Blackfoot Valley Dispatch - The Blackfoot Valley's News Source Since 1980

By Roger Dey

Lewis and Clark County proclaims Nov. 2, 2018 'Bob Bushnell Day'


November 7, 2018

Roger Dey

Lewis and Clark County Commission Chairman Andy Hunthausen reads the proclamation.

In honor of his years of effort fighting the War on Weeds, County Commissioners declared Nov. 2, 2018 "Bob Bushnell Day" in Lewis and Clark County.

Commission Chairman Andy Hunthausen began Lincoln Government Day last Friday with a reading of the proclamation, which detailed Bushnell's volunteer efforts on the Lewis and Clark Conservation District, the Lewis and Clark Weed District, the Montana Noxious Weed Management Advisory Council and the Ponderosa Snow Warriors.

The proclamation earned Bushnell a standing ovation from the members of the county staff and from many friends and comrades who've worked with him over the years on various boards.

Bushnell told the BVD the honor came as a surprise, but felt the credit deserved to be shared.

"I think that was pretty darn nice, but I had a nice crew that works with me on that program to get people thinking about weeds," he said.

Bushnell said his efforts with weed management in the Lincoln area date back to 1996, when he worked with Ray Smith and Joe Parry spraying weeds along the Ponderosa Snow Warriors trail system from the back of his truck.

"We'd go to breakfast and then go spray and spend all day out there," Bushnell said. They'd ultimately cover the entire snow warriors' trails system.

Bushnell said it really started as a way for the Snow Warriors to thank area landowners for use of their property for trails. They expected it to take about two or three years, but were still at it 20 years later. Bushnell said it just took off after their first couple years, when they got another grant to continue the program grant. The Snow warriors have been awarded grants every year since.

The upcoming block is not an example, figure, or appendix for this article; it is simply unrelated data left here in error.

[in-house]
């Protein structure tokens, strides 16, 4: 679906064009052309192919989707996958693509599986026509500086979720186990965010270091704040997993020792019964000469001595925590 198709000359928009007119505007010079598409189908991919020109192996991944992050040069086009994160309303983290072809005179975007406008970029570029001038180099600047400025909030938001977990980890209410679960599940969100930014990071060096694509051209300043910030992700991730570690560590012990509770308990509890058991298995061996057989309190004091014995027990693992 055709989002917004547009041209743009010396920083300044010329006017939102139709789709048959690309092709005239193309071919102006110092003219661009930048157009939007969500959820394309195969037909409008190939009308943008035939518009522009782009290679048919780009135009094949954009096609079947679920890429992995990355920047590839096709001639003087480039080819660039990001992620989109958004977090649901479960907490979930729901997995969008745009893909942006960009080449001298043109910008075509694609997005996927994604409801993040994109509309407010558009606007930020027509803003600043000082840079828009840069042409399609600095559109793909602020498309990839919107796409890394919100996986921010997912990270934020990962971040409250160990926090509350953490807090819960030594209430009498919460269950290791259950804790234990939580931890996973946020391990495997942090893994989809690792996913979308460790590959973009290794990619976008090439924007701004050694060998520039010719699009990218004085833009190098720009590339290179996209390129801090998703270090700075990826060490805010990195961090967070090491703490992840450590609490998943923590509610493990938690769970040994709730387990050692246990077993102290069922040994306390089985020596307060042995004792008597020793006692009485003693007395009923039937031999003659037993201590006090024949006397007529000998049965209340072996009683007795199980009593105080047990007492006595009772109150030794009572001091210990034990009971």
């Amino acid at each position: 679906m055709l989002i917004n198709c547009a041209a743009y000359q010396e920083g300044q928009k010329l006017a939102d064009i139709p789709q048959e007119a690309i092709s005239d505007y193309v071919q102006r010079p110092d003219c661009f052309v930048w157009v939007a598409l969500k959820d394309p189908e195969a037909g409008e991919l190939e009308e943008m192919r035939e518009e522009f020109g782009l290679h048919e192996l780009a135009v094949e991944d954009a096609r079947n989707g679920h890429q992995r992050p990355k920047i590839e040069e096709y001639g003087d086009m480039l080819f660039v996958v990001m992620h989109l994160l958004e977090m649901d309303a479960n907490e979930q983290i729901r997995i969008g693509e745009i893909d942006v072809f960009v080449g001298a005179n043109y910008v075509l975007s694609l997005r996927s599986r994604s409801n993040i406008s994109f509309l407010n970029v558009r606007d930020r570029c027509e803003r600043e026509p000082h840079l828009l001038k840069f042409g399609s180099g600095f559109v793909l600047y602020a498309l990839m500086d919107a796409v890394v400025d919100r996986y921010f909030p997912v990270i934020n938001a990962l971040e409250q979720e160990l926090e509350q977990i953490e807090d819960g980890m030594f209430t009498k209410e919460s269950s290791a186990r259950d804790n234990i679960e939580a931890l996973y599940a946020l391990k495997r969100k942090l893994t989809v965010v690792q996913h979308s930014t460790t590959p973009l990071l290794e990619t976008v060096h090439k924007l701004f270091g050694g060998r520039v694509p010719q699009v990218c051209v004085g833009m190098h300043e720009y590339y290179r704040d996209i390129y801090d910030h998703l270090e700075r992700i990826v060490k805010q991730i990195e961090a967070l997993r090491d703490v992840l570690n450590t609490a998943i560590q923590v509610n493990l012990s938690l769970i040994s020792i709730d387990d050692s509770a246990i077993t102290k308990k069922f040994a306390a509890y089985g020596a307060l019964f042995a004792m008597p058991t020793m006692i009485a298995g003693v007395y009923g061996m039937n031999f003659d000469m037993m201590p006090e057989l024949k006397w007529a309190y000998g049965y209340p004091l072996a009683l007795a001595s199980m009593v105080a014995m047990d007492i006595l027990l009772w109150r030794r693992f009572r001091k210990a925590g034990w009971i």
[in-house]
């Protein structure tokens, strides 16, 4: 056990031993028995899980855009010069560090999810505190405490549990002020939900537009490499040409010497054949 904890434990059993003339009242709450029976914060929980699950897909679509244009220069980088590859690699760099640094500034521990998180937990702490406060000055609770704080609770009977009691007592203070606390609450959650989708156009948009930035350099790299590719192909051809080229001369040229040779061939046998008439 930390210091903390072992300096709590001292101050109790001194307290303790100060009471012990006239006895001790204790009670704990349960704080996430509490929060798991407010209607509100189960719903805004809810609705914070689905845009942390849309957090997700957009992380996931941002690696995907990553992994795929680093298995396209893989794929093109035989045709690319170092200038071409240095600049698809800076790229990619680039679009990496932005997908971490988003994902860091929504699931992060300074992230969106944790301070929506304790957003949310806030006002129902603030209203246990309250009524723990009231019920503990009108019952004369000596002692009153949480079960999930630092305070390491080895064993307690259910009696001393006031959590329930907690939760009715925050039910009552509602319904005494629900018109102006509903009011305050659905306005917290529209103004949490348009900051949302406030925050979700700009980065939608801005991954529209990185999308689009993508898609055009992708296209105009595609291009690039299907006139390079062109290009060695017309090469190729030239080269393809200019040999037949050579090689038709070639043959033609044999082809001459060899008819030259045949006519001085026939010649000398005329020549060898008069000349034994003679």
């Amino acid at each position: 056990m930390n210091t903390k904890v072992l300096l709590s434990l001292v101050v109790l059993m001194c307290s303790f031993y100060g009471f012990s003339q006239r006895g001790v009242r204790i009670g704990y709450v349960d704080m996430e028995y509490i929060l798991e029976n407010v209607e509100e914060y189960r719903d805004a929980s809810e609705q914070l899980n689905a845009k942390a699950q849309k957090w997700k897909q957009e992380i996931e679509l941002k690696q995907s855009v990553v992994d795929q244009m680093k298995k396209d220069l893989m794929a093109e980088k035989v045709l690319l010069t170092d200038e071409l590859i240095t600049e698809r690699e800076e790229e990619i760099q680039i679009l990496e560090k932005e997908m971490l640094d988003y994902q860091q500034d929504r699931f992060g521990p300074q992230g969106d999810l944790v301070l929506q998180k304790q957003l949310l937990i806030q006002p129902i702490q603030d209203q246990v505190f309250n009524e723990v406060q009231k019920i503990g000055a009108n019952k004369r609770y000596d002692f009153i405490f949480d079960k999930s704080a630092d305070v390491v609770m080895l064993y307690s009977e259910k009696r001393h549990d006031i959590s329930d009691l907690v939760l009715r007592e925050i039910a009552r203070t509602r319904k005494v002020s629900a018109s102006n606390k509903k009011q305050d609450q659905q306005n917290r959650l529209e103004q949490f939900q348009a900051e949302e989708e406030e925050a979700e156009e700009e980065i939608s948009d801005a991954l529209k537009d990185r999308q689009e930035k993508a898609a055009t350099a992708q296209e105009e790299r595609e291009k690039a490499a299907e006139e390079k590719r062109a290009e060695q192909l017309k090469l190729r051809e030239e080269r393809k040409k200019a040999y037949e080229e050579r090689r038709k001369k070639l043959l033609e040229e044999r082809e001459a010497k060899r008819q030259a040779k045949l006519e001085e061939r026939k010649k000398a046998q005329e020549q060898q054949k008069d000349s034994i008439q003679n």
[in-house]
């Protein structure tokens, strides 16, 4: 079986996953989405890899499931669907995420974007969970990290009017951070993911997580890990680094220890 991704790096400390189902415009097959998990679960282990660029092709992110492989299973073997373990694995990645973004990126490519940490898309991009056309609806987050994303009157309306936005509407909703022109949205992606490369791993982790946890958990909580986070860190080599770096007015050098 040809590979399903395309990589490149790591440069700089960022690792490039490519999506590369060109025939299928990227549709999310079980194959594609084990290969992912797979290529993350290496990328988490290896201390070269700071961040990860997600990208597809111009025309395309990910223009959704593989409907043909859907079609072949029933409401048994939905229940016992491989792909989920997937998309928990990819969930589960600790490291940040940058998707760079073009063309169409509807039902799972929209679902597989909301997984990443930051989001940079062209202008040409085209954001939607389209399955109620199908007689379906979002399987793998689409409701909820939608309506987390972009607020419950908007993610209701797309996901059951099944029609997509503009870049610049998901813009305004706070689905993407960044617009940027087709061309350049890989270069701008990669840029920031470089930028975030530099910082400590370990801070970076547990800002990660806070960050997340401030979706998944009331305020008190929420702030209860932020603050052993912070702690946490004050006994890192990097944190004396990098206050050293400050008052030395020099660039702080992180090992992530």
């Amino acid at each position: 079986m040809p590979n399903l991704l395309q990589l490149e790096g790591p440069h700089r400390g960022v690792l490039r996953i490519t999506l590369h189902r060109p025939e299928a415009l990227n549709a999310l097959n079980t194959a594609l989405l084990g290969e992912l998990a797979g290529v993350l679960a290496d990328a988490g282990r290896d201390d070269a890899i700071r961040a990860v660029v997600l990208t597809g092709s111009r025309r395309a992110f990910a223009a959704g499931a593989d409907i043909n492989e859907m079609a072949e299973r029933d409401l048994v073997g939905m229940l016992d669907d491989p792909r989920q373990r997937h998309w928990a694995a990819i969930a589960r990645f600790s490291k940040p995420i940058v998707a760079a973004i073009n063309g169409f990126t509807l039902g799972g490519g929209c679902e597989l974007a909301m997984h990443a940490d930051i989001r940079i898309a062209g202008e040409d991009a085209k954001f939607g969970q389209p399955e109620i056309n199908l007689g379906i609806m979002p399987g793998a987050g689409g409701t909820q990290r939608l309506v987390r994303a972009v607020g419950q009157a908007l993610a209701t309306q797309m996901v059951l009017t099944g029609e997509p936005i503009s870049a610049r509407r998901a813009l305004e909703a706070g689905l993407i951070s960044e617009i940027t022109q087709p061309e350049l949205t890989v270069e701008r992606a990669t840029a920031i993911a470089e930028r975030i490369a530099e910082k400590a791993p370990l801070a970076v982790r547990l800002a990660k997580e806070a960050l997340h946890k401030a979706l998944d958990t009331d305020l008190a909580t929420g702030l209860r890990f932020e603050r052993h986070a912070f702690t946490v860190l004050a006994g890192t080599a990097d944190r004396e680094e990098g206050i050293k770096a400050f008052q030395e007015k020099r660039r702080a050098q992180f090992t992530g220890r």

"It took 10 or 15 years for it to connect with people that there was a weed problem in the Lincoln area," he said.

In addition to his work with the Snow Warriors, Bushnell served on the Lewis and Clark Weed District board for 18 years and the Conservation District for 16 years. He retired from both boards in 2016. He also served on the state's Noxious Weed Management Advisory Council, which oversees the Montana Department of Agriculture's Noxious Weed Trust Fund Grant program, from 2004 to 2010.

Several people who served on boards with Bushnell thanked him for his efforts.

Steve Johns with the Lewis and Clark Weed District called him a tremendous asset and someone who "doesn't fool around."

"I want to thank him, I really do. He's been outstanding," Johns said.

Sara Howe Cobb served on both the weed and conservation district boards with Bushnell and appreciated the example he set as a volunteer.

"I just can't thank him enough for being a mentor to me, showing me what it means to volunteer, and to do a great job at it," she said.

Her husband Mike, who also worked with Bushnell on the same boards, appreciated his calm demeanor that helped keep things running smoothly. He also said no new weed gets by him, saying Bushnell once found and took care of a yellow star thistle, a weed not normally found in the area.

Ernie Lundberg, who took over as chair of the Lincoln Community Hall board from Bushnell, said he still serves as a barometer for the projects they tackle at the Hall.

"Also, he's the one who got me going spraying weeds with the Ponderosa Snow Warriors. Now I'm a weed man too," he said.

Roger Dey

Bob Bushnell receives a standing ovation.

"He has made it his goal to make sure somebody's gonna fill his shoes in all these boards he's on and I took on two," said Bushnell's daughter Jeanette Nordahl, who now serves on the Lewis and Clark Conservation District and Ponderosa Snow Warriors boards. "He pushed for me to take on the third one and I said no. But I convinced my husband to do it."

Mike Nordahl now represents Lincoln on the Lewis and Clark Weed board.

Bushnell nearly missed hearing the acocolades. Bonnie Shown, who coordinated the presentation with Public Works Director Eric Griffin, said he told her he didn't think he wanted to attend Government Day this month. She told him he needed to go with her.

Bushnell said at the meeting that they got started and found they could finally make a difference after a few years.

"With everybody's help, it's been a fun program," he said.


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